As part of the celebrations for our 40th anniversary, we revised our long-running Ten of the Best feature and asked leading children’s authors to choose the books they consider essential reading. Our thanks to James Mayhew for this selection.
There will always children who find their way into reading through pictures. I was one of them! Long before I learned to read, I would sit in the school library and fall into the world in the illustrations. Comprehending the world around us, and allowing words to create images in our minds requires a finely tuned level of visual literacy, so I make no apology for focussing on books that children should read the pictures in. Many favourite books are out of print, so I’ve tried to feature books currently available. I also sought a mix of old favourites and exciting new discoveries.
The Story of Ferdinand
Munro Leaf and Robert Lawson, Faber and Faber, 978-0571335961, £6.99 pbk
‘Once upon a time in Spain’ – so begins this jewel of a book, with its tale of gentleness triumphant. A wonderful fable in which a tender, sweet-natured bull, who prefers sniffing flowers to fighting, refuses to be what everyone expects. I love that he stays true to himself, and so achieves real happiness. Powerful themes of pacifism and acceptance. Even in black and white, the exquisite line drawings dazzle and delight, and somehow capture the glare of an Andalusian landscape, as well as the expressions of Ferdinand. They are indelibly etched on my memory.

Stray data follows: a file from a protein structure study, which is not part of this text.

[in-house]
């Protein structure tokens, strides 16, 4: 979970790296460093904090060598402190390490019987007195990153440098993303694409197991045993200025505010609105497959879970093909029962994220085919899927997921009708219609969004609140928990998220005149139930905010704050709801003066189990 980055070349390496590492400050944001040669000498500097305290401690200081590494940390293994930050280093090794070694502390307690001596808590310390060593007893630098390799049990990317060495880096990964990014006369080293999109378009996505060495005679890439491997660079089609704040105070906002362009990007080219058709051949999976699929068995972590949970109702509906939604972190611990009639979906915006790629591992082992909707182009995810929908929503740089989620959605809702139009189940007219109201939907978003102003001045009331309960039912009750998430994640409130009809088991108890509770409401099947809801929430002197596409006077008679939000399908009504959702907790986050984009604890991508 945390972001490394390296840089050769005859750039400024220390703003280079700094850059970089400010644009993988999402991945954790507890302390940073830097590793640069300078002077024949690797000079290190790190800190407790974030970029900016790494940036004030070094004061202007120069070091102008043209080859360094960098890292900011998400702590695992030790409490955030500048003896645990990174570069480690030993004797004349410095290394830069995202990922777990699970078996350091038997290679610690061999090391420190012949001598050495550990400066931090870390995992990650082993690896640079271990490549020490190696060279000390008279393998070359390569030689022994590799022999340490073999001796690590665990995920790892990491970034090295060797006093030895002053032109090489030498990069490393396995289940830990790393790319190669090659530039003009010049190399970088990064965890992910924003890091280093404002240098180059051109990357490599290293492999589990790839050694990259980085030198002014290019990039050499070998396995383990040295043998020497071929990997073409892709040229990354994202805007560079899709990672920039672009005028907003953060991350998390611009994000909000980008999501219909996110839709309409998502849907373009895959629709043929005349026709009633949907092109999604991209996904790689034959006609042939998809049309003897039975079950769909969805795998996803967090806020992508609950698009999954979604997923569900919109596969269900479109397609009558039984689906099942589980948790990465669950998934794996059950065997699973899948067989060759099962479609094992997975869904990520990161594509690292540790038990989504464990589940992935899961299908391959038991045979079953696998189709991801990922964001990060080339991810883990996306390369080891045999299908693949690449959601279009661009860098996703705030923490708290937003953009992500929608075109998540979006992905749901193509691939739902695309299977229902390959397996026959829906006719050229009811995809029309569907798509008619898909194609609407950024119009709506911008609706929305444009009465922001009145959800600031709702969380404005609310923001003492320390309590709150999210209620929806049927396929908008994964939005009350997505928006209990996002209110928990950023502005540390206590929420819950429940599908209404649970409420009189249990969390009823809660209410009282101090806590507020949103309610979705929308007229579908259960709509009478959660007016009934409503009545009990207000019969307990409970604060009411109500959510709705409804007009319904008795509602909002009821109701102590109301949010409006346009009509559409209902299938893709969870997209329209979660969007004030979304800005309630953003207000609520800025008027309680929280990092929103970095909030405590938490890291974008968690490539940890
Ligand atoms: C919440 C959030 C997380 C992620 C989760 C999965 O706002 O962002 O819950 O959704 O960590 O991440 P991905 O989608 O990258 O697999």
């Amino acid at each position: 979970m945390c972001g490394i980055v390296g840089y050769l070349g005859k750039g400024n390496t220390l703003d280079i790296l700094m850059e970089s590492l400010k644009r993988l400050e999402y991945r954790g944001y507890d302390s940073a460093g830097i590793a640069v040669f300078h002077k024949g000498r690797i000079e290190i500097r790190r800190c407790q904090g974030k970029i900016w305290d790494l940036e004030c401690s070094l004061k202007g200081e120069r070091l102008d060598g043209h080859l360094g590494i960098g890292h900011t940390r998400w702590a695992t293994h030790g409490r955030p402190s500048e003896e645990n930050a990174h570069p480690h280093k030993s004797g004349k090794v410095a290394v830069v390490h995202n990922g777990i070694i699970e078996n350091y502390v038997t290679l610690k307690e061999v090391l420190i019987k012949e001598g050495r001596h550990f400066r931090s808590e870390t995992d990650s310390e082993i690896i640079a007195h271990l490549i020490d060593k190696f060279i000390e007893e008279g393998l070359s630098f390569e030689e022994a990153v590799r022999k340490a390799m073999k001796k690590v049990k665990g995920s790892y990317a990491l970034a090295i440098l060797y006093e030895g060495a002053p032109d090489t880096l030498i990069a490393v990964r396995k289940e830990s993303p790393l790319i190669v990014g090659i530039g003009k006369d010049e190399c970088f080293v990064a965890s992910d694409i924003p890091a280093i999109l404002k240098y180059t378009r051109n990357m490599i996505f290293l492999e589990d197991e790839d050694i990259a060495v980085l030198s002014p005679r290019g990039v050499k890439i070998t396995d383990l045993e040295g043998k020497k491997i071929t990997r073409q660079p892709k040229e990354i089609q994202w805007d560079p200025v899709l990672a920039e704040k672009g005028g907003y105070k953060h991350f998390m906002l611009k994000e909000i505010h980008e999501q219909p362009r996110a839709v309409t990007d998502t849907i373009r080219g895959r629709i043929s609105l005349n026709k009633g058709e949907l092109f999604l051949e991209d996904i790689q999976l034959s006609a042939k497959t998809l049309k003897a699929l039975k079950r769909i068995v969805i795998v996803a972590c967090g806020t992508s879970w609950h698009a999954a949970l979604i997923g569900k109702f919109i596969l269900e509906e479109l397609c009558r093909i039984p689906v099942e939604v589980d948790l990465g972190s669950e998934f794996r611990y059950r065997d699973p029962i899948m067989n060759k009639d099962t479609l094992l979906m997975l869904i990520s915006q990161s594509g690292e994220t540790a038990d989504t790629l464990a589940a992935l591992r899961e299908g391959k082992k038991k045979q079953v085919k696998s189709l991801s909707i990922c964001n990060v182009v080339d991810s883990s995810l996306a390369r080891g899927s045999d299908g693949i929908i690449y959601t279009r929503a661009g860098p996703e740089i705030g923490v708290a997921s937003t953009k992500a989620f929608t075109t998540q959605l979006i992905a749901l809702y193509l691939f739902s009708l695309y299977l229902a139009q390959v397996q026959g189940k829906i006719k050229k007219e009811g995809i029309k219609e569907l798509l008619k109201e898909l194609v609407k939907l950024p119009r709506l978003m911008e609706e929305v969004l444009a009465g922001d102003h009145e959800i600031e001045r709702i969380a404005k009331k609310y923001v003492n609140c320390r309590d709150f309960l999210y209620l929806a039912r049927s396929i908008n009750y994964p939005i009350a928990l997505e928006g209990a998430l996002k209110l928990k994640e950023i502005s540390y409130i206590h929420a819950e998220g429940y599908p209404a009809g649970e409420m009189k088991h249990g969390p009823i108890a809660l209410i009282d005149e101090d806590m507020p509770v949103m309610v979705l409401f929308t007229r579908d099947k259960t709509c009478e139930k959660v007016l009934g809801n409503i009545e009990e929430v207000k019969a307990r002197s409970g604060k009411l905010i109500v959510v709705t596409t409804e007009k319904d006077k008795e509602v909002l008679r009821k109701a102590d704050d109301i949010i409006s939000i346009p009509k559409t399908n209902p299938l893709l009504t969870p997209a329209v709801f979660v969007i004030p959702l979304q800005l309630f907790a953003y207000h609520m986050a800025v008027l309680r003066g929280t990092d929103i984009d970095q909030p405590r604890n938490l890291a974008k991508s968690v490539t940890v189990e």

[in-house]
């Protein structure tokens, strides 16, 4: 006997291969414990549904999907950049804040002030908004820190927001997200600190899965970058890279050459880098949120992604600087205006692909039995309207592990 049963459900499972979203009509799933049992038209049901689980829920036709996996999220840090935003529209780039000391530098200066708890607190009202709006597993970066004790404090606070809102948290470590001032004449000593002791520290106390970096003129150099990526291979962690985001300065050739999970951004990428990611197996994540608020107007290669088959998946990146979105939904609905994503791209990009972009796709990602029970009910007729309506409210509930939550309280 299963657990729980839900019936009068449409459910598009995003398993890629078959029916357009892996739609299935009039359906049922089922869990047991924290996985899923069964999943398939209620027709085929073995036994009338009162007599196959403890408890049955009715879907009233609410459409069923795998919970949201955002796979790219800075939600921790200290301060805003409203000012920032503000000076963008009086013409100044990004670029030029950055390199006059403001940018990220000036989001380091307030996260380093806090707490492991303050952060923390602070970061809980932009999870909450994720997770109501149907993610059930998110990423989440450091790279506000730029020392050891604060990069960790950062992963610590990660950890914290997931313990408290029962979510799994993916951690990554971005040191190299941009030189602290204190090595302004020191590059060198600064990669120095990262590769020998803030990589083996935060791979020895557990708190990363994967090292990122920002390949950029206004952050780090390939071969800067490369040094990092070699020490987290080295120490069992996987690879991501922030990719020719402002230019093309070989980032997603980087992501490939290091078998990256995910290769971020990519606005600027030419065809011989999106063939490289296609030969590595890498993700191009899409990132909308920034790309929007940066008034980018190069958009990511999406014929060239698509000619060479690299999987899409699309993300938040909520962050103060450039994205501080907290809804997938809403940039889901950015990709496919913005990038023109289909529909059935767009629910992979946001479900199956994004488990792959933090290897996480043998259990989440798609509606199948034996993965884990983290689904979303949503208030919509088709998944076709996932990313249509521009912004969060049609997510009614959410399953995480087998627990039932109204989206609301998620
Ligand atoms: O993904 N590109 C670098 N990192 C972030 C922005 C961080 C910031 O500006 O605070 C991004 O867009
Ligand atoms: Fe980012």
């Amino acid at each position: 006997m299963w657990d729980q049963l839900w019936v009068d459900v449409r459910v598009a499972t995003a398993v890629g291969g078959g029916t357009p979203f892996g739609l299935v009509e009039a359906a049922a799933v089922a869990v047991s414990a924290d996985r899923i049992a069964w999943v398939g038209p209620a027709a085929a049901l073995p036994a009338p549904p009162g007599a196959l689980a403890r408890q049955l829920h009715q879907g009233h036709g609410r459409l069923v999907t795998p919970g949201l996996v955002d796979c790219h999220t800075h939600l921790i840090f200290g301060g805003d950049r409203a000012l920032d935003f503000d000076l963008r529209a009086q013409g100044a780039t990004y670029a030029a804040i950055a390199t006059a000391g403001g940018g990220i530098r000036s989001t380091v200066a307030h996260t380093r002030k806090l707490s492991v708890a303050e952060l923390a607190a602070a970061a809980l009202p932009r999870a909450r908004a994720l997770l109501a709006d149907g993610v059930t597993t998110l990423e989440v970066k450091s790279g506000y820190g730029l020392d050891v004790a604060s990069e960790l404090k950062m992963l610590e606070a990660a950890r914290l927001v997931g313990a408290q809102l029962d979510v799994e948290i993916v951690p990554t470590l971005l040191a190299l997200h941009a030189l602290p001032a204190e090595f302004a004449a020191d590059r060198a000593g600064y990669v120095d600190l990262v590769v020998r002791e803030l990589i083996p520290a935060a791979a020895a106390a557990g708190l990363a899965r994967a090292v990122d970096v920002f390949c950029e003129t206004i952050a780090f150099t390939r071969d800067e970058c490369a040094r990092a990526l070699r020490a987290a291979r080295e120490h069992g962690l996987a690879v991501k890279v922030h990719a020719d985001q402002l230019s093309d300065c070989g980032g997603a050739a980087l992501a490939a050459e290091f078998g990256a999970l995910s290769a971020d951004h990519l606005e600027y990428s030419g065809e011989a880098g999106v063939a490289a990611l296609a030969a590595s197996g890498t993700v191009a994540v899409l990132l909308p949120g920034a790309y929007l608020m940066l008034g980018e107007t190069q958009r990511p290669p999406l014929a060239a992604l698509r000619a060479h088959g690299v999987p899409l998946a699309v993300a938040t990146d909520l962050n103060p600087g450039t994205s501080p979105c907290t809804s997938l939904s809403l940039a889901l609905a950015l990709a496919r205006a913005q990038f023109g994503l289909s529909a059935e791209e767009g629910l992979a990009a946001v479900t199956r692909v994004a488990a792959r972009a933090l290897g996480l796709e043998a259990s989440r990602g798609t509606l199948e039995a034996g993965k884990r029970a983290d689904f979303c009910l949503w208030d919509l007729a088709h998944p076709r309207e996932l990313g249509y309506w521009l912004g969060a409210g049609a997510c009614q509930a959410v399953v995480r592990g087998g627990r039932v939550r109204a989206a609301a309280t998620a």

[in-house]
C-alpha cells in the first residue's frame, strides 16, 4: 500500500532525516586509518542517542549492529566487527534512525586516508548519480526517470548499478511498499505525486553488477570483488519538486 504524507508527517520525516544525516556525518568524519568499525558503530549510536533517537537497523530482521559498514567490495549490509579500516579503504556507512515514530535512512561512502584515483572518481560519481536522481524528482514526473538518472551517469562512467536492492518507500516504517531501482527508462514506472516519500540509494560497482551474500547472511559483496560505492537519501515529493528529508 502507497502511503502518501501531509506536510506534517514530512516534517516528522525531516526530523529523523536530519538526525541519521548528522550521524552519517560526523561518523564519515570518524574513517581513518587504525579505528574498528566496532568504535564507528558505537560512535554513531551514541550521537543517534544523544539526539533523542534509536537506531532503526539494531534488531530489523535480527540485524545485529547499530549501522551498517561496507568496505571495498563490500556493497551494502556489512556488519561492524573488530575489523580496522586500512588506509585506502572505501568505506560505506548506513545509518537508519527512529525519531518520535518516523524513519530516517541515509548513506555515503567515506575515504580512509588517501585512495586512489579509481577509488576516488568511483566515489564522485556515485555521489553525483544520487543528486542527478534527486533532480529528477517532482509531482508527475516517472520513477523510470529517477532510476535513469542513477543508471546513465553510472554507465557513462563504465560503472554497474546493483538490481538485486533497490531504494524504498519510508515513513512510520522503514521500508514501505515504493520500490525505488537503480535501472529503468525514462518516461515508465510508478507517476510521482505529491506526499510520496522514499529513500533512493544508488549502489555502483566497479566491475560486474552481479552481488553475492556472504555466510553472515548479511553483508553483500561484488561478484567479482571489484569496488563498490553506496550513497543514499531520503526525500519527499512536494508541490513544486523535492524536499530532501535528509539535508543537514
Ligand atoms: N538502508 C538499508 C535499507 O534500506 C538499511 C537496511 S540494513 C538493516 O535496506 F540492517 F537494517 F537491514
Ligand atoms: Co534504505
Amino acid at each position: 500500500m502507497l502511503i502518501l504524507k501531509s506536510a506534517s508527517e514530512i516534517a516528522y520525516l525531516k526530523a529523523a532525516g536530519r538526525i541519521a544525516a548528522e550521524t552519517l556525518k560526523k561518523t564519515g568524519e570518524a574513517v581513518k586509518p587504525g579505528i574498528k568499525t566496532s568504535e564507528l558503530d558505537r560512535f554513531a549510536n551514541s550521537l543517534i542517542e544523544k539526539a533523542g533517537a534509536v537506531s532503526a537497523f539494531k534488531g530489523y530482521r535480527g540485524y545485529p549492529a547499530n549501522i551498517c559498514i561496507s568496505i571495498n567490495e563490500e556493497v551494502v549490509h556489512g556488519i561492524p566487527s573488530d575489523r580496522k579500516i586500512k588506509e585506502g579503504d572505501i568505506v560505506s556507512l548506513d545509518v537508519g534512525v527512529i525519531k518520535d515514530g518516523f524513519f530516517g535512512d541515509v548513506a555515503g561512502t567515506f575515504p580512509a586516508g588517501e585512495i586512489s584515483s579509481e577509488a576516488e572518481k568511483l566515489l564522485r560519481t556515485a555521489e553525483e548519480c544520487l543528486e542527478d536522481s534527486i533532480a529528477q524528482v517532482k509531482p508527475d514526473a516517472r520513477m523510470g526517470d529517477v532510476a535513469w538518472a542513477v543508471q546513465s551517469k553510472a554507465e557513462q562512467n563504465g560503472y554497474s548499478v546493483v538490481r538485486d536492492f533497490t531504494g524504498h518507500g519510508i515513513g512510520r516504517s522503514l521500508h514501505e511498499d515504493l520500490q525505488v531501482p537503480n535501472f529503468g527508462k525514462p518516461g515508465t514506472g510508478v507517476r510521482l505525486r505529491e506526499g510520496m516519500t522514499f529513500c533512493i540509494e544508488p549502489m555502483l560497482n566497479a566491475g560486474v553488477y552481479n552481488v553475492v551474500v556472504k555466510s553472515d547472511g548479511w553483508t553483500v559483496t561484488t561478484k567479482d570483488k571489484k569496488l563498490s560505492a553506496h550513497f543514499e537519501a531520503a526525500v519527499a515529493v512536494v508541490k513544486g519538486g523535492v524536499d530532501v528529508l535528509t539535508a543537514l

Where the Wild Things Are
Maurice Sendak, Red Fox, 978-0099408390, £6.99 pbk
Probably the most obvious book on my list, but still deserving all the acclaim. Sendak really sees through a child’s eyes, both story and image. The expanding design of the pages and the wonderful freedom of childhood imagination, with the unforgettable, iconic, funny-scary Wild Things, is ultimately embraced in a tale of forgiveness: we never seen the mother, but her unconditional love for Max is patiently waiting throughout, and provides the beautiful, perfect, ending.
Oge Mora, Little Brown, 978-0316431279, £12.99 hbk
How do you turn things around when everything goes wrong? Instead of the usual middle class, suburban, white family, we have an ordinary, modern, hardworking, black mum, living in an apartment, and her little girl. Bold, beautiful illustrations give a jaunty air to this tale of a Saturday – the one day of the week they can be together – when one plan after another falls through, as is so often the case in real life. Important concepts about expectations and handling disappointment, are wrapped up in the luscious, collaged pictures. I fell in love with this book.
Oi! Get Off Our Train
John Burningham, Red Fox, 978-0099853404, £7.99 pbk
As topical today as ever, this eco-fable mingles dream-fantasy with reality in a thought provoking, yet simple way. Noah-like, a boy travels through the night on his toy train-set, and allows animals onto his train, one by one, when they reveal their assorted predicaments. The audaciously experimental illustrations, full of painterly atmosphere, are still something to wonder at and be inspired by.
Doctor De Soto
William Steig, Puffin, 978-0141374697, £6.99 pbk
For a laugh, this book is a reliable tonic, with its charming, yet restrained and understated illustrations, a great companion to the sly humour of the words. When a fox with toothache begs for help from the diminutive Doctor De Soto, the kindly mouse-dentist takes pity. Will the wily fox outwit Doctor De Soto and his wife? Or will they win the day? I love that Mrs De Soto is absolutely an equal partner in the tale, which embraces humanity, kindness, deception, wit, moral consciousness, low animal cunning, and sweet revenge. Brilliant!